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Election Tribunal: The hurdles before Atiku — Lawyers

By Lukman Olabiyi on 21/03/2019

Views: 1,108

•PDP Presidential Candidate, Atiku Abubakar
•PDP Presidential Candidate, Atiku Abubakar

The 2019 presidential poll might have come and gone, but the dust raised from its outcome is yet to settle.

What remains certainly sure for now as May 29 is approaching is that President Buhari will be sworn in again, for a second term in office.

This does not mean that the story cannot change on who rules the country from May 29 till May 29, 2023. But this will be solely dependent on the verdict of the Presidential Election Petitions Tribunal and the Supreme Court which has final say on the issue.

Besides, the PDP and its presidential candidate, Alhaji Atiku Abubakar have been advised to move on without dissipating their energy on legal war.

The first advice came from Olisa Agbakoba, a Senior Advocate of Nigeria (SAN), who explained why PDP, and its presidential candidate, Alhaji Atiku Abubakar, may lose in court. To many political observers, this statement was seen as coming from an unusual quarter, considering the previous position held by the senior lawyer towards Buhari’s presidency.

Agbakoba, a former President of the Nigerian Bar Association, (NBA), had succinctly urged Atiku to assume the role of a statesman instead of going to court.

He pointed out that it would be difficult for the PDP to prove that the votes in the South-East were reduced and to identify whether INEC or APC was responsible.

In his opinion, Agbakoba insisted that there is a lot Atiku can do even though he is not the president instead of going to court.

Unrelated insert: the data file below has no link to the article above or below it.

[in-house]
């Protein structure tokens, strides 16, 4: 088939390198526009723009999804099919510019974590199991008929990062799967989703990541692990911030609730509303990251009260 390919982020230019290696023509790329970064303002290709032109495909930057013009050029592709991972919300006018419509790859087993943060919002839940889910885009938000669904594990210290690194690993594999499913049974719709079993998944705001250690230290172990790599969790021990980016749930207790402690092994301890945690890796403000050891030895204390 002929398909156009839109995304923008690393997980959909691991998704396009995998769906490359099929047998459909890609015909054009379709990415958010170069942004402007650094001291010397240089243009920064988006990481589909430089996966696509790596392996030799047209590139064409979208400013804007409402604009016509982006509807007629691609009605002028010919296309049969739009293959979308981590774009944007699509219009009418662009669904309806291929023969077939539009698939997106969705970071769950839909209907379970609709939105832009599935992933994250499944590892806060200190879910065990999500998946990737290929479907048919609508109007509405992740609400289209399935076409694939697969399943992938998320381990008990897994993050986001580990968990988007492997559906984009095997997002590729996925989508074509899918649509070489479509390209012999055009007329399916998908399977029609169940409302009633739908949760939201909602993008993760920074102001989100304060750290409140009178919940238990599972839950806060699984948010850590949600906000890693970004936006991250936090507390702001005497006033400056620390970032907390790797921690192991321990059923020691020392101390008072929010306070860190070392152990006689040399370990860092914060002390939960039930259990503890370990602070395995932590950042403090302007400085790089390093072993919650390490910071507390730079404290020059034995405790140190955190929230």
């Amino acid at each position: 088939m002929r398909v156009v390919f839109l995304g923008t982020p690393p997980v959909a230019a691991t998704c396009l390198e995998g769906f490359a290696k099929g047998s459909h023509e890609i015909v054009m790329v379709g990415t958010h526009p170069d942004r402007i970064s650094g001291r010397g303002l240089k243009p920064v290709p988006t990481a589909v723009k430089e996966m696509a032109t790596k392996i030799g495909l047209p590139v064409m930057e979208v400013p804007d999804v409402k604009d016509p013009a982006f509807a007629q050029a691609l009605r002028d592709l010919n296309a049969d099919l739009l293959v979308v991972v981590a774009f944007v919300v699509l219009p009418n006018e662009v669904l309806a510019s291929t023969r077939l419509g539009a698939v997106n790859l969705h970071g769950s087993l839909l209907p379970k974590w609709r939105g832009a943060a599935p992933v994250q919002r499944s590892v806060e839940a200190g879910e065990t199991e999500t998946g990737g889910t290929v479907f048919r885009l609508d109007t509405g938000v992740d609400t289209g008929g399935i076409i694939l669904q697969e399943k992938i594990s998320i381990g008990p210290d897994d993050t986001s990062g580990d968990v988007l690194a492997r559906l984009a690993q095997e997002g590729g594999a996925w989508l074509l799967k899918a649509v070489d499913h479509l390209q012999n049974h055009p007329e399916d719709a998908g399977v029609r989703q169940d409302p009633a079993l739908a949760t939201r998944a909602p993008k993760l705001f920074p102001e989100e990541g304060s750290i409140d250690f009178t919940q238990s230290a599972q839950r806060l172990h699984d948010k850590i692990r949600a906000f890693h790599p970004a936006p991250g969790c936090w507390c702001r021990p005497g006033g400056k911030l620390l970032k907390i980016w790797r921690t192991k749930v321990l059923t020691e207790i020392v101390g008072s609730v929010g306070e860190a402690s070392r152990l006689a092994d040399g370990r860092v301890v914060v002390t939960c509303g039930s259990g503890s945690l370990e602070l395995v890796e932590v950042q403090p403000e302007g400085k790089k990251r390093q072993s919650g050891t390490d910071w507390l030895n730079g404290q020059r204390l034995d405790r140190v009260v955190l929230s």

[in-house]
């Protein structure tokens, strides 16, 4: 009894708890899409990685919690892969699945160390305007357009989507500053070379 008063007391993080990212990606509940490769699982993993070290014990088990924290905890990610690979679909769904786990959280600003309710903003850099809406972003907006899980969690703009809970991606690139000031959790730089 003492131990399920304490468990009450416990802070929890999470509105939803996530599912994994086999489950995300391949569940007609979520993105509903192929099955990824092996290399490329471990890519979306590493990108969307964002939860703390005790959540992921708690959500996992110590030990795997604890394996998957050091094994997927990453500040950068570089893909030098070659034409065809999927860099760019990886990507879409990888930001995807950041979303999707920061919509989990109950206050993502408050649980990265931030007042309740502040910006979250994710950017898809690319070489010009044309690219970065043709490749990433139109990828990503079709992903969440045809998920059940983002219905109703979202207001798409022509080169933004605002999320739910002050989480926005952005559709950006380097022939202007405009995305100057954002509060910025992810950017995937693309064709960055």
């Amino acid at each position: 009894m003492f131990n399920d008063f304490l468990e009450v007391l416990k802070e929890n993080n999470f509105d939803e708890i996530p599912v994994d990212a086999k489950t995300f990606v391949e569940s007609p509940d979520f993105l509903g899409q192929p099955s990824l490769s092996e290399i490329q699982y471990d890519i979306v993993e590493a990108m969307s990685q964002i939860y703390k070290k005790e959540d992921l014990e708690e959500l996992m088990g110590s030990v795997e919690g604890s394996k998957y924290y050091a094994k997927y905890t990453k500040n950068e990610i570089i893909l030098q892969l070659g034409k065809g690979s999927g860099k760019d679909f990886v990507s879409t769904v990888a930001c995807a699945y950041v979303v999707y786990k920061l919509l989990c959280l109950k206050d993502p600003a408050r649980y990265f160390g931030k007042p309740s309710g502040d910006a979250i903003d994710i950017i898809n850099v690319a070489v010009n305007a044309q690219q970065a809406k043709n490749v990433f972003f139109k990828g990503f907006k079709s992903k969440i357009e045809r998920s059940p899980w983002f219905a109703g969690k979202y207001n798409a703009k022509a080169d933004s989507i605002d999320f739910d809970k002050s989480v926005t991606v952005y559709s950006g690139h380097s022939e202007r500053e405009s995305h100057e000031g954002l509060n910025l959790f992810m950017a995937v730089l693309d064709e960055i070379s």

He explained further: “I feel that going to court will not necessarily prove that the election was marred by massive irregularities.

“I feel that the stage Abubakar Atiku has attained now is a national one. And having garnered 12 million votes, I feel that, against all odds, the side of irregularities that came out of the election predicts more to the weak electoral processes that we have.

“I should advise that former Vice President Atiku Abubakar moves into the position of a statesman and leaves a legacy by assisting the civil society, the small parties and the PDP in reconstructing Nigeria on the question of a strong electoral system and the question of a strong legal system.

 “There’s a lot Atiku can do even though he is not the president. At 74, 73 or 72 years of age, I feel that this should be his last chance. And more so, what will the petition’s outcome be?

In the same manner, human rights lawyer, Mr. Femi Falana (SAN), also insisted that, Alhaji Atiku had “insurmountable legal obstacles” to face at the Presidential Election Petitions Tribunal

Falana, however, said in a statement that the former Vice-President should not be blackmailed not to take the legal step, adding that the calls prevailing on him not to approach the tribunal were uncalled for.

He recalled that President Buhari who was declared the winner of the February 23 election had challenged his losses in court in the successive presidential elections of 2003, 2007 and 2011.

He added: “Regrettably, however, the failure of the PDP and APC-led Federal Government to reform the electoral process has created insurmountable legal obstacles for election petitioner. ”

He also stated that the frustration of election petitioners has been compounded by several judicial authorities, with some decisions holding that “an election cannot be questioned on grounds of corrupt practices”.